Pacers vs. Magic, Game One, was a gut-scrambling watch for this native Hoosier. Well, duh, you say, Indiana lost to an obviously inferior team, at home, and it was really ugly, and it just proves that the Pacers aren’t ready to take the Next Step, and even if they do get by Orlando, a Miami series is going to be just no fun at all.
All very true, I’m saying it too. The Pacers should not have been beaten by a team led by Jameer Nelson, Jason Richardson (a middling third banana, at his peak) and the marvellously inefficient Glen Davis, and though the Enlightened part of my mind says there’s lots of basketball left to play, the Reactive part is lighting up with disaster scenarios: Ryan Anderson was awful! What if he gets going, too! and Nelson just obliterated George Hill off the dribble, and Darren Collison was pesky on defense, but only against Chris Duhon, and if Roy Hibbert can’t hit that jump hook over a fat 6-foot-8 guy, what’s he going to do against a real center after the Pacers give him $60 million this offseason, and WHAT THE BLANKETY BLANK DANNY a travel and over-and-back sequence in the last 30 seconds is a GREAT way to establish yourself in the national eye as a humble semi-star worthy of inclusion in those montage highlights that are the NBA’s canonization process.
Now that that’s out, happy thoughts must prevail. There are very few sweeps of seven-game series, and the Pacers are playing a club that’s done a good deal more in May and June recently. Chris Mullin, in all of his Brooklynite eloquence, said several times of Indiana “that’s a tough step, going from an eight to a three-seed.” The tougher step, though, is winning a series. And then two, or three, or four. Playoff basketball is an entirely different entity than the regular season, and what Indiana has yet to learn (and Memphis, too, after their devastating giveaway Sunday night) is that getting buckets in the last minutes can’t be a chuck-it-up-there affair. You gots to dance the same steps that got you there, and those, especially against this Orlando team, include going through Hibbert and David West. Otherwise, you get the same sort of late offensive incompetence that plagued them in that quite close first round five-game series last year against Chicago, saying “Granger’s our best player, give it to him” while conveniently forgetting that he’s not much of a creator.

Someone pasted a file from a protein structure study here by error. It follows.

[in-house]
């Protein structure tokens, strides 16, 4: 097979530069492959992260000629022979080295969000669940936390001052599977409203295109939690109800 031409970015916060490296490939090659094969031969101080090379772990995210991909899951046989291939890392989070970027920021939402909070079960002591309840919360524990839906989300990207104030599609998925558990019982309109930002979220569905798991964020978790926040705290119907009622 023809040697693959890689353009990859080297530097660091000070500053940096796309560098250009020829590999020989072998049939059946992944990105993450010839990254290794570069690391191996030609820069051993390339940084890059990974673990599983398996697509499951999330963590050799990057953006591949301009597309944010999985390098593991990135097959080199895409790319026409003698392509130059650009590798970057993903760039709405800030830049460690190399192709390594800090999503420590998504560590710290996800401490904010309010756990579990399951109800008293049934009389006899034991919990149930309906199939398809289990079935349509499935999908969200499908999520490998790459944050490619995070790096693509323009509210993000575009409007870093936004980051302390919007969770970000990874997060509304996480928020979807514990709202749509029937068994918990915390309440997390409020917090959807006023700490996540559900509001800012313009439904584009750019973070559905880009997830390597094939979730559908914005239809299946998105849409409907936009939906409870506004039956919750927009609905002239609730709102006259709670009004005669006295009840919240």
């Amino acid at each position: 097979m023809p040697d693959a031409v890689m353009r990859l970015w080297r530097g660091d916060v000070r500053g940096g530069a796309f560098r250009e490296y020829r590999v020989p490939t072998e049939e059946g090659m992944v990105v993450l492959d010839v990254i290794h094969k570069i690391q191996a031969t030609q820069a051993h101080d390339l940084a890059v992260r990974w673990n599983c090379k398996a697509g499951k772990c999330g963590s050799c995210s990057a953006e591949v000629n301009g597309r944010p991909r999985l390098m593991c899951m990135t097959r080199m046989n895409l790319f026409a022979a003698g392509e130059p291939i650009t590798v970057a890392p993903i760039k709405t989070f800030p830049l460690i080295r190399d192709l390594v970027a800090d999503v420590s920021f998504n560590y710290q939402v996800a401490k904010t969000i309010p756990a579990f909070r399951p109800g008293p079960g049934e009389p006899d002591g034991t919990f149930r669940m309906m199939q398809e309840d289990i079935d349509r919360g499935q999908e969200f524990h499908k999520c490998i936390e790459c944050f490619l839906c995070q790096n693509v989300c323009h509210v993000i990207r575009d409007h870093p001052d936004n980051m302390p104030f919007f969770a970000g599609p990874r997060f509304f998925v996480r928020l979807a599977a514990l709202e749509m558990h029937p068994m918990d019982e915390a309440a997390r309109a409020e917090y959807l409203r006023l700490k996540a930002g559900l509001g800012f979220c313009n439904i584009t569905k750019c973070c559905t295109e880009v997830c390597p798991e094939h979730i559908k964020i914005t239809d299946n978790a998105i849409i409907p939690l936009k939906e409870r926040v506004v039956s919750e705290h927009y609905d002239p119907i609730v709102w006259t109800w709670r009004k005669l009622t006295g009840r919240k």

Also, Paul George had eight points, and two open 3s rim out in the closing minutes. He turns 22 on Wednesday; then the Pacers will be OK.
In all, this was already the Public Access series coming in, particularly without Dwight playing-Games Two and Three are on NBA TV, if you need proof-and the level of play was appropriately Dr. Steve Brulesque. Thus, the lead-in commercial on ESPN was apropos: I give you Jimmy Johnson talking about improving his nether regions:
A knowledgeable NBA fan could have predicted in the preseason that the Pacers and the Magic might finish as the third and sixth seeds in the Eastern Conference, respectively. What many would have failed to predict is that the Pacers would be the host to the Magic in the first round of the Playoffs. Currently, there may not be two more divergent teams in the entire NBA playoff field. The Indiana Pacers on one hand, have exceeded the expectations of most analysts, and have a vapid fan base more consumed with off-season football melodrama than on the court execellence. While the Orlando Magic have come apart at the seams as a franchise, polarized by a season long soap opera most noted for the roller coaster trade-winds surrounding Dwight Howard.